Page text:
12/17/2017
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Somaliland Polls Offer Food for Thought for Horn of Africa

Ally Jamah 
Tuesday November 28, 2017 


The laudable conduct of recent presidential elections in the self-declared republic of Somaliland has offered welcome food for thought for a region and continent that continues to experience political turmoil triggered by polls of questionable credibility.

For an unrecognised state with a nascent economy and only limited access to development finance from external sources, Somaliland deserves credit for delivering elections that are relatively credible and peaceful compared to many others in region and the continent.

An influential international publication went as far as suggesting that Somaliland could be "East Africa's strongest democracy", an assertion that some people may find debatable.

Indeed, regional and international pundits have repeatedly noted the culture of credible and largely peaceful electoral processes in Somaliland after it broke away from the rest of Somalia in the early 1990s following the catastrophic state collapse of the Horn of Africa country.

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The de-facto state has held two previous presidential races in 2003 and 2010 as well as legislative polls  which have contributed to strengthening its credentials as a relative hub of stability in the Horn of Africa.

In one of the presidential polls, an incumbent lost and handed power peacefully while in another, the presidential race was so tight that the opposition candidate lost by only 80 votes out of almost half a million votes cast, with the resultant dispute resolved without an outbreak of violence. 

In the latest presidential polls this month,  the main opposition leader conceded defeat, despite raising concerns about some aspects of the election,  saying he wants to preserve the good reputation of Somaliland and its push for international recognition. 

The campaigns were conducted vigorously but peacefully by the three main political parties, and included televised debates on policy issues, even though voting was mainly along clan lines. 

Interestingly, Somaliland became the first jurisdiction globally to use iris-scanning technology for voter identification in a bid to minimise risks of multiple voting. This reflects a laudable effort and ingrained culture and commitment for fair polls.

The relative electoral and political stability in Somaliland has partly been attributed to the innovative integration of customary laws and traditions with modern state structures including having an upper house of clan elders that plays an influential role in resolving political and national disputes.

Though the electoral and political processes and practices of the breakaway state may not  be beyond reproach, they may offer some valuable and transferrable insights to the troubled region and continent at large.

A cursory look around the region shows that relatively more established states have experienced political and existential turmoil as a result of doubts on the integrity of electoral processes. 

The latest one is Kenya which has experienced a drawn-out political crisis triggered by  disputes over the credibility of elections, resulting in considerable polarisation of the country.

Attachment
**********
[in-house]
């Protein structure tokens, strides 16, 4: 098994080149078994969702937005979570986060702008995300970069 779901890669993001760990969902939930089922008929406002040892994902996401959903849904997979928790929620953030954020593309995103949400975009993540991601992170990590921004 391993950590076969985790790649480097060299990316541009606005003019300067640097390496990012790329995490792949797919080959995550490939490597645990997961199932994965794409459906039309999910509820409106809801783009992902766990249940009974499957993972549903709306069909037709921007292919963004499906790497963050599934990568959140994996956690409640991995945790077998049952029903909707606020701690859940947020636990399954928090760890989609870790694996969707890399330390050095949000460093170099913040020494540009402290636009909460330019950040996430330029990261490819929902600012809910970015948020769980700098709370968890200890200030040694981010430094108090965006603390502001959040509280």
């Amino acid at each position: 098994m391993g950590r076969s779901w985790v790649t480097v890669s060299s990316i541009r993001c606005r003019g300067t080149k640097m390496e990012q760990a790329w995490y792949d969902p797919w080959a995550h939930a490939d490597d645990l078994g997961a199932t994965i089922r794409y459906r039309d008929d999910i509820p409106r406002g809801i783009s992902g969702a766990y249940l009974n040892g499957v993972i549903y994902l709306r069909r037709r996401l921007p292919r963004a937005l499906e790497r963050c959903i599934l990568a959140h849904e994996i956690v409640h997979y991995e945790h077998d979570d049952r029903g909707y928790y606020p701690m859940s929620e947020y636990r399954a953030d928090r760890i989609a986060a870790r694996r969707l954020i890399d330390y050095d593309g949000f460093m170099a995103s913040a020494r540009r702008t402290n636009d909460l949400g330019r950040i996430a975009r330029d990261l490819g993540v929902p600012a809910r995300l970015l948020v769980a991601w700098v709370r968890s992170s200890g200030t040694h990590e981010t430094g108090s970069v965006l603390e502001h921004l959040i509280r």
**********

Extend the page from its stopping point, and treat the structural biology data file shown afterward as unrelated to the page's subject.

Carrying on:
Similarly, polls in other countries in the region and the continent have faced varying levels of credibility deficits resulting in protests and violence including Uganda, Djibouti, Gambia and others. 

These worrying developments continue to fuel growing concerns that poor management of elections and election disputes are fast becoming an existential threat to many African states.

Somaliland drive for peaceful and credible polls may be partly a foreign policy tool to persuade the world to recognise it officially as an independent state that is not part of Somalia by extolling its alleged democratic credentials.

While international recognition has not been realised for the last three decades, it is undeniable that the unrecognised state is gradually winning the respect and admiration of many in Africa and around the world as a result of its laudable track record of credible electoral process and an innovative political system.

Hopefully, the welcome conduct of polls in Somaliland will help encourage the government of Somalia based in Mogadishu and the people to strive harder to stabilise the country's political systems and institutions and deliver the long-awaited one-man-one vote polls soon despite the existing security challenges. 

In addition, Somaliland's electoral performance offers a positive challenge to countries in the region and continent, including Kenya, where credibility of polls have faced increasing  
questions .

Somaliland already forms a good case study in regional and international circles for innovative peace building  led by clan elders from the grassroots in the early 1990s when other parts of Somalia were experiencing devastating civil war.

It may be the right time for Kenya and countries in the region to learn a thing or two from Somaliland, a unrecognised country that also has a lot to learn from others as it seeks to improve the wellbeing of its people.



Ally Jamah is a Media Practitioner and Analyst based in Nairobi [email protected]







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